A group of musicians from Het Gelders Orkest (The Arnhem Philharmonic) decided last year to approach classical music in a different way. They founded the Gelders Orchestra Lab and gathered mainly young musicians and set up a programme of seven concerts. Last Saturday (March the fifth, 2011) the finale of the second show ‘LoveSeat’ played in the monumental radio transmitter building of Radio Kootwijk. This magnificent building was a radio transmitter to communicate with the Dutch East Indies and building started in 1918. It looks a bit like a cathedral.
Two well-known works about love, two new and specially composed pieces with dance, video projections and space for finger-food and drinks, were the setting for an evenings’ entertainment. The bar opened around half past seven with mostly organic foods and drinks in stock. If you brought your own cushion, you would get a five euro discount. The finger-food packages for two – including a bottle of Prosecco – were up quickly.
The musical portion lasted one hour and started at half past eight. In the middle of the circle which was formed by the audience on their pillows and chairs stood a lonely xylophone with its musician. The soft tones of the xylophone led the musicians walking around in the middle. This obviously had a certain meaning when the audience would still be standing, but the audience was sitting already, so it looked a bit awkward. On the other hand, musicians are perhaps not the people to use for a little play.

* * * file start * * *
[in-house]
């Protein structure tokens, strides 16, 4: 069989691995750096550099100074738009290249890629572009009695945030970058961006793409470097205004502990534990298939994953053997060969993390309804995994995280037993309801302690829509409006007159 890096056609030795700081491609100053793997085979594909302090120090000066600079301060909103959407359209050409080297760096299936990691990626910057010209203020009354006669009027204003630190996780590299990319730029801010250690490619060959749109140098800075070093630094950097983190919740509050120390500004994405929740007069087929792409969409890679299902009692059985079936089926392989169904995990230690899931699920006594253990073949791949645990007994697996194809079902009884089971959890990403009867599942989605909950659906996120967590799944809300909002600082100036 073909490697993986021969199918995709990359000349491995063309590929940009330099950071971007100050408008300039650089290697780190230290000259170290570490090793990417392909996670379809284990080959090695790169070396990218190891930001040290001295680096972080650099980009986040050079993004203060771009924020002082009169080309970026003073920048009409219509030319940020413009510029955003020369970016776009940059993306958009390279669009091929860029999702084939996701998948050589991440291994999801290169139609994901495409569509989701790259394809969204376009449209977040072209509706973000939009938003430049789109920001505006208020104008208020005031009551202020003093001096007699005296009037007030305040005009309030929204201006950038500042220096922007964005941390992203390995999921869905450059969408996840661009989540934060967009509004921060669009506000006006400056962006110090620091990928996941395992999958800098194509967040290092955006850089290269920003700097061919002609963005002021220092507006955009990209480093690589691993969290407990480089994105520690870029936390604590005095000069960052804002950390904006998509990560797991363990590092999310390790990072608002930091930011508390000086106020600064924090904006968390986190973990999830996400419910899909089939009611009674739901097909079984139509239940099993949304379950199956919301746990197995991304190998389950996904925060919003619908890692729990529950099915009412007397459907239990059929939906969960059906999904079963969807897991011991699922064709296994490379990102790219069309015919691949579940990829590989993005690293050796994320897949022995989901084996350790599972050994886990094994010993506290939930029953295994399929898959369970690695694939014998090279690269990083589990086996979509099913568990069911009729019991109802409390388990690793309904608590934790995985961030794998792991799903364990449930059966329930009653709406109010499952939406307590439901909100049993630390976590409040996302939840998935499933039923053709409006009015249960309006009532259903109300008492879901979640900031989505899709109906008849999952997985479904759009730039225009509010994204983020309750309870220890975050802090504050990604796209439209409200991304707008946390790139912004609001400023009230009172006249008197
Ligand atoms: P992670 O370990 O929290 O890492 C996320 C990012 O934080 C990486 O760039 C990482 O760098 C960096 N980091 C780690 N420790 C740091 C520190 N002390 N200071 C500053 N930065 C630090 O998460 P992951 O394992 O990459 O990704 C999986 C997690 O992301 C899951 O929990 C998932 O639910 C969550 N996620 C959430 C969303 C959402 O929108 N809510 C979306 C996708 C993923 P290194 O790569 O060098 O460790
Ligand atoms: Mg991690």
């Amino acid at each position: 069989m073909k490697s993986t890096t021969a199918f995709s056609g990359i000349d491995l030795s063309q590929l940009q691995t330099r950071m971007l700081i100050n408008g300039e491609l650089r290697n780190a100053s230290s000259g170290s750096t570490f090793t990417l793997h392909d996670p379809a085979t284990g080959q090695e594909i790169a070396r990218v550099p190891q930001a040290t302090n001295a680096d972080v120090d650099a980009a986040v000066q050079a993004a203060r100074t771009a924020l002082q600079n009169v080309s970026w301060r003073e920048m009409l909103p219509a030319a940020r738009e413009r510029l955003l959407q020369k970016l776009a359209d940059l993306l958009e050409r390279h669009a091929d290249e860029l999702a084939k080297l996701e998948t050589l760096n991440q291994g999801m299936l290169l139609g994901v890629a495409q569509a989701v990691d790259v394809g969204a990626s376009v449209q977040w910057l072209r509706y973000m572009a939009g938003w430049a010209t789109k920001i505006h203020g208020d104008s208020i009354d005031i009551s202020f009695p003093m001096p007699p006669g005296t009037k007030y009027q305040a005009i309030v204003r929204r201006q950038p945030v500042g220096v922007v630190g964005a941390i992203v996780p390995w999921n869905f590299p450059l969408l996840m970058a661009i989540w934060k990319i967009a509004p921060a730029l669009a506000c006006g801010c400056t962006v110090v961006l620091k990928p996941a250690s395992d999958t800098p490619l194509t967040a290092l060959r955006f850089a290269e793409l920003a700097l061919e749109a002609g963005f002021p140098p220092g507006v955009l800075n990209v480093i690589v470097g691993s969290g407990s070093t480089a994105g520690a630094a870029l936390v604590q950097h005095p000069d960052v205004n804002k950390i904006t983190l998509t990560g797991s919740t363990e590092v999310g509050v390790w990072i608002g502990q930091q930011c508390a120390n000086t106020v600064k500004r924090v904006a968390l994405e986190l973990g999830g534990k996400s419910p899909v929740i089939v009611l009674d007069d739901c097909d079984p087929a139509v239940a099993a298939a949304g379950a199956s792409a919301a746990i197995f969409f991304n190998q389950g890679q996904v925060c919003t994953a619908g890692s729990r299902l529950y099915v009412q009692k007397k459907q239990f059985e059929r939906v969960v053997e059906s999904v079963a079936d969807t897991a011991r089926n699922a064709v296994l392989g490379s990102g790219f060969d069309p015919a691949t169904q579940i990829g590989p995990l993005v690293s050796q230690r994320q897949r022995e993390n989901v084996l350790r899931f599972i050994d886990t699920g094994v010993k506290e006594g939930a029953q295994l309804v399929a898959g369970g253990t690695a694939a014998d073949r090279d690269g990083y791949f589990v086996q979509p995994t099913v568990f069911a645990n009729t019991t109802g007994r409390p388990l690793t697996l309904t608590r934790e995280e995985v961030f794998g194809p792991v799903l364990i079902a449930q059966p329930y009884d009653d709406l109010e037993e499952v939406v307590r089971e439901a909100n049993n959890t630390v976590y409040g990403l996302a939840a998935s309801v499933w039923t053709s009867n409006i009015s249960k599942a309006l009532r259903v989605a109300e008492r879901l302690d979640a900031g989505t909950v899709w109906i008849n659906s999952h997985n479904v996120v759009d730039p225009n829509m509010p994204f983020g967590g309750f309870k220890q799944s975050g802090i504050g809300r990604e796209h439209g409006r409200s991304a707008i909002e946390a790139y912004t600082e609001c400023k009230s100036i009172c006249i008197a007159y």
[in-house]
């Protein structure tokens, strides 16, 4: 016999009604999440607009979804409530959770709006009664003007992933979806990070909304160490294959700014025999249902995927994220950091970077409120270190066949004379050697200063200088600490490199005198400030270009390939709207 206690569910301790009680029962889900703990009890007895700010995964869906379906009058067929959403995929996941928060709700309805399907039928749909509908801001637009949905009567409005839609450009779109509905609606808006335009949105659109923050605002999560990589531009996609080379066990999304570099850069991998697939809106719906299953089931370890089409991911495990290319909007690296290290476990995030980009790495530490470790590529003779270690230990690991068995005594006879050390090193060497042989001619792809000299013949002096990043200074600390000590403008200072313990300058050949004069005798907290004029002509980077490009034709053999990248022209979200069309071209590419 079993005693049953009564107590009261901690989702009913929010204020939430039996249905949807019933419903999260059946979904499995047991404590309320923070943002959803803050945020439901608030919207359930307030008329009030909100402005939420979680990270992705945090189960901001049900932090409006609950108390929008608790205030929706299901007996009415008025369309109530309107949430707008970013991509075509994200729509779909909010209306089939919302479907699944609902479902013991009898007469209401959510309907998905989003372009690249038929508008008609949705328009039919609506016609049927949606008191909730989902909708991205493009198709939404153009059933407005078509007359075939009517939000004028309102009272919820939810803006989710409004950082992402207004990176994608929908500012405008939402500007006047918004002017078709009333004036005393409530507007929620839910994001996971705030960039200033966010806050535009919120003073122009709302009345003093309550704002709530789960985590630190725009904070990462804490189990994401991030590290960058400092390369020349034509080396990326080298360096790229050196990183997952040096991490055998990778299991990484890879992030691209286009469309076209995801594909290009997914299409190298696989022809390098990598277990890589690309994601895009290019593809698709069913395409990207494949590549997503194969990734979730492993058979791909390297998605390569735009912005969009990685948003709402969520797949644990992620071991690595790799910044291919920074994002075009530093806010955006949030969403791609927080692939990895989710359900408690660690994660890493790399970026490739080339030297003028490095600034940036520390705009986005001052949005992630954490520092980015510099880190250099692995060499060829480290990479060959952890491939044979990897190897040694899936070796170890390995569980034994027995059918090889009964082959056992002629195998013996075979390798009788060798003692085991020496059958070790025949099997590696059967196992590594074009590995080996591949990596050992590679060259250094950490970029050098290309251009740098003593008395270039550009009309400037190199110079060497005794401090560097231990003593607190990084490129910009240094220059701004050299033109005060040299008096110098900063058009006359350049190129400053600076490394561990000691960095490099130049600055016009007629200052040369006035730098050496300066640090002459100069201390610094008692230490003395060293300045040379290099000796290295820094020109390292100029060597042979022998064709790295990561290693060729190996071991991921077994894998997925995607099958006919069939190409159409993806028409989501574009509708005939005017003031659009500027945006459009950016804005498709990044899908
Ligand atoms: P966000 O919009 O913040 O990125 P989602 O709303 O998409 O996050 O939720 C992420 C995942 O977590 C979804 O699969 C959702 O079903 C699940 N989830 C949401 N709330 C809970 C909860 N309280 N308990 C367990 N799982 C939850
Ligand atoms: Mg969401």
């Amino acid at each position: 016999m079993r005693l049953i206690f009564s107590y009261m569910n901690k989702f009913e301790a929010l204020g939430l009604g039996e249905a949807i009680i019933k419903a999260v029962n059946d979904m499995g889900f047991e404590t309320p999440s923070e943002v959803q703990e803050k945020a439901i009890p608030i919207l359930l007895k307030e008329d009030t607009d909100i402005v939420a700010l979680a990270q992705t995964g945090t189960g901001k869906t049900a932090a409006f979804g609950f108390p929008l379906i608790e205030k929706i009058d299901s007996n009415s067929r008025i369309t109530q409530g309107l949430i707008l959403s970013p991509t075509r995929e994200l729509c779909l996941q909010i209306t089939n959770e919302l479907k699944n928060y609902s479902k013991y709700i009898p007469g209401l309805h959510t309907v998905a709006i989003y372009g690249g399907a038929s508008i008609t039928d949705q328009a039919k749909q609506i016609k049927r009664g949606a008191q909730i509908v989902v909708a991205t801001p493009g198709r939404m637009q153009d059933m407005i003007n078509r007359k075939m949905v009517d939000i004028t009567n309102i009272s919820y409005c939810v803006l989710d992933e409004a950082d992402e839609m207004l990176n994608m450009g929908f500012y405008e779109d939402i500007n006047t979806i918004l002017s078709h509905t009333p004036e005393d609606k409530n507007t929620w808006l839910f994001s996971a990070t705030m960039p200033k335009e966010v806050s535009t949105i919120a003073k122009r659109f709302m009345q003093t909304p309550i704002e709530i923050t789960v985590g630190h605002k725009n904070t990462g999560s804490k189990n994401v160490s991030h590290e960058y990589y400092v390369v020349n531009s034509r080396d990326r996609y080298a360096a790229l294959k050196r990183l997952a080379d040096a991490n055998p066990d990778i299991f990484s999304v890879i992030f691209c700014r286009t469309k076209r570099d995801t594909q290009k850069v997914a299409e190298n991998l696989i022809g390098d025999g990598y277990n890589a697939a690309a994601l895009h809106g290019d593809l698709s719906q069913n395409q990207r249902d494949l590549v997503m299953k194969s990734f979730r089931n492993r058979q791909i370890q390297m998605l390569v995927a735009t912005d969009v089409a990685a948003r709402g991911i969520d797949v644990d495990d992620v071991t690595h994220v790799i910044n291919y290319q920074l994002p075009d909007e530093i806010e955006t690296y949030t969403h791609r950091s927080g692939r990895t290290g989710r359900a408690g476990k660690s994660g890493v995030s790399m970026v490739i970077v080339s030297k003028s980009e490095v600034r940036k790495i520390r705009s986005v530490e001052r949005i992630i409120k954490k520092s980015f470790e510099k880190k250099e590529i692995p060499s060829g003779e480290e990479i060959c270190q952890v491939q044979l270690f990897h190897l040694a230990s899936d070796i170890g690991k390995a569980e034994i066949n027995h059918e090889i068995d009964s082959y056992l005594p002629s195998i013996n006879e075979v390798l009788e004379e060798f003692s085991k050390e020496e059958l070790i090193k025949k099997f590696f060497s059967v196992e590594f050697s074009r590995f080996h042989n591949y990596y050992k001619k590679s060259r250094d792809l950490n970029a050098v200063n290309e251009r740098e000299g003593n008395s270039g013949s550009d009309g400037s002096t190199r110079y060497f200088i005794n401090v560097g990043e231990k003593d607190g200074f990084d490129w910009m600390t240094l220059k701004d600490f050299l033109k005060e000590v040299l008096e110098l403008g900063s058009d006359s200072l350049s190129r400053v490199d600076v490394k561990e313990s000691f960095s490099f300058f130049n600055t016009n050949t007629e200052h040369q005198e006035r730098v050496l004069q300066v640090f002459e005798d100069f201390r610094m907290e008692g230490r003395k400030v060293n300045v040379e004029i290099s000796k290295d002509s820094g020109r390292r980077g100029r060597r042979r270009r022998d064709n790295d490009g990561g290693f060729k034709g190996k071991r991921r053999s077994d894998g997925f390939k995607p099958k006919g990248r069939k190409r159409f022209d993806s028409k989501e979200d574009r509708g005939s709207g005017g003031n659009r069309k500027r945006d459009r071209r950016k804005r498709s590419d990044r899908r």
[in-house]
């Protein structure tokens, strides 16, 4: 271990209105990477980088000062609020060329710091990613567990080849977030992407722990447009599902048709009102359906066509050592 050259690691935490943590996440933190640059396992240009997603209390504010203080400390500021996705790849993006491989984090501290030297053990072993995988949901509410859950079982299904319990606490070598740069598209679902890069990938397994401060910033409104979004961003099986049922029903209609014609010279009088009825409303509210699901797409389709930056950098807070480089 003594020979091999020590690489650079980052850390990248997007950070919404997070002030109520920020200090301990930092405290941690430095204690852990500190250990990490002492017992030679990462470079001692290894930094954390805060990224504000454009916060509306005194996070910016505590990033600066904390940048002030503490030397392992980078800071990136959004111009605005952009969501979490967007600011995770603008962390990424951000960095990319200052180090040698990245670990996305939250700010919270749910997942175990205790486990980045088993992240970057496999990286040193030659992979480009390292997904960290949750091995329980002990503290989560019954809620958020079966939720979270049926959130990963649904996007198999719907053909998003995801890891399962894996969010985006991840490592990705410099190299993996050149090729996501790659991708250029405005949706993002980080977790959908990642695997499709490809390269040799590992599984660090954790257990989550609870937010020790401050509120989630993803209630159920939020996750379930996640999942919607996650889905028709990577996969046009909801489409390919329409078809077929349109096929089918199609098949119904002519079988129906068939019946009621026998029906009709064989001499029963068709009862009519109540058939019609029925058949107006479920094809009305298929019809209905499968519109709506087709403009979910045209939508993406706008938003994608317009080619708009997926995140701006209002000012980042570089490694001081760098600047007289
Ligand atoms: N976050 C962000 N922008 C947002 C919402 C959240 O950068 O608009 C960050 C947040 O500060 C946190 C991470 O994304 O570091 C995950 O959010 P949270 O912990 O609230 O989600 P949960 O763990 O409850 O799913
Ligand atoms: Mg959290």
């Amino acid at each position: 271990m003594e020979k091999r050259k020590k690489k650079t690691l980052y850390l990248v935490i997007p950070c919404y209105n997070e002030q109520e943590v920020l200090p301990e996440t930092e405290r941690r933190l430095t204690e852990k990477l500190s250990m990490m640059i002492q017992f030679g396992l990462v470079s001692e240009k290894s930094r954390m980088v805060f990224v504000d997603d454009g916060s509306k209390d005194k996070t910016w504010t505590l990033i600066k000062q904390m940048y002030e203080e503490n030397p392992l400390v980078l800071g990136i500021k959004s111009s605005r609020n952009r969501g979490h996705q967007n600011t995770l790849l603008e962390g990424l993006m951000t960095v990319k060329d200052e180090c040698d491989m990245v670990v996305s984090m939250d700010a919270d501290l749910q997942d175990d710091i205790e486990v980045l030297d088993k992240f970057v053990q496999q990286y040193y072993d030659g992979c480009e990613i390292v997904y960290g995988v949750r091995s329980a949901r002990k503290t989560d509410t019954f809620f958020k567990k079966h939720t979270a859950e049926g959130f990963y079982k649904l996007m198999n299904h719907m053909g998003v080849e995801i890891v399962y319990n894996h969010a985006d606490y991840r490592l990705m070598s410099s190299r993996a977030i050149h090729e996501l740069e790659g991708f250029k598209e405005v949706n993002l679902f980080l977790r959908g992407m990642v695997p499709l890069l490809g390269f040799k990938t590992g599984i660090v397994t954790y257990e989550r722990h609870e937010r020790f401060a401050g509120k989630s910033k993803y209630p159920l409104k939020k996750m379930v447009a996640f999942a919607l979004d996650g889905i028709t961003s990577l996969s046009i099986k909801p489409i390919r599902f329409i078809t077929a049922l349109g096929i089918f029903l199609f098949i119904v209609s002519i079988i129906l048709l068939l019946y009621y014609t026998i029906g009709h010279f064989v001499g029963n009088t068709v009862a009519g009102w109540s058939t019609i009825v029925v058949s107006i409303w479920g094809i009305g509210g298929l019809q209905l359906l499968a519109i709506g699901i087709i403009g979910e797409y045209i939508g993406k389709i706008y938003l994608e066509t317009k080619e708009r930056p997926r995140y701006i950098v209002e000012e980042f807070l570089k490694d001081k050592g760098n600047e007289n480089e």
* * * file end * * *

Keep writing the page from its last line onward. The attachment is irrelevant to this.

Then the real work: making music. And that’s what musicians are for. The five classical pieces were combined with choreography by Lorenzo Borella. The beautiful, graceful movements of the dancers added much, though the effect could perhaps have been more challenging. Two of the five works were specially composed for the project. One by the Argentinian composer Diego Soifer which was very appealing. The other piece by the Canada born Graham Flett was at times hilarious rather than attractive. Fortunately this feeling disappeared quickly when the Siegfried Idyll by Richard Wagner set in. Although this piece was originally composed for a symphony orchestra, the master himself converted it for a small ensemble. The final Libertango showed the joy of dancing Tango. After the last tones faded away, a DJ appeared and got the public themselves on their feet with modern dance music.
This kind of presentation – or better said fusion – of classical music, dance and entertainment can have a bright future. The musicians and dancers know their trade well. The combination of everything with the stunning location was a success. I want more.
Claude Debussy – Prélude a l’après-midi d’un faune
Diego Soifer – Void: departure
Graham Flett – The Recursive Heroine
Richard Wagner – Siegfried Idyll
Astor Piazolla – Libertango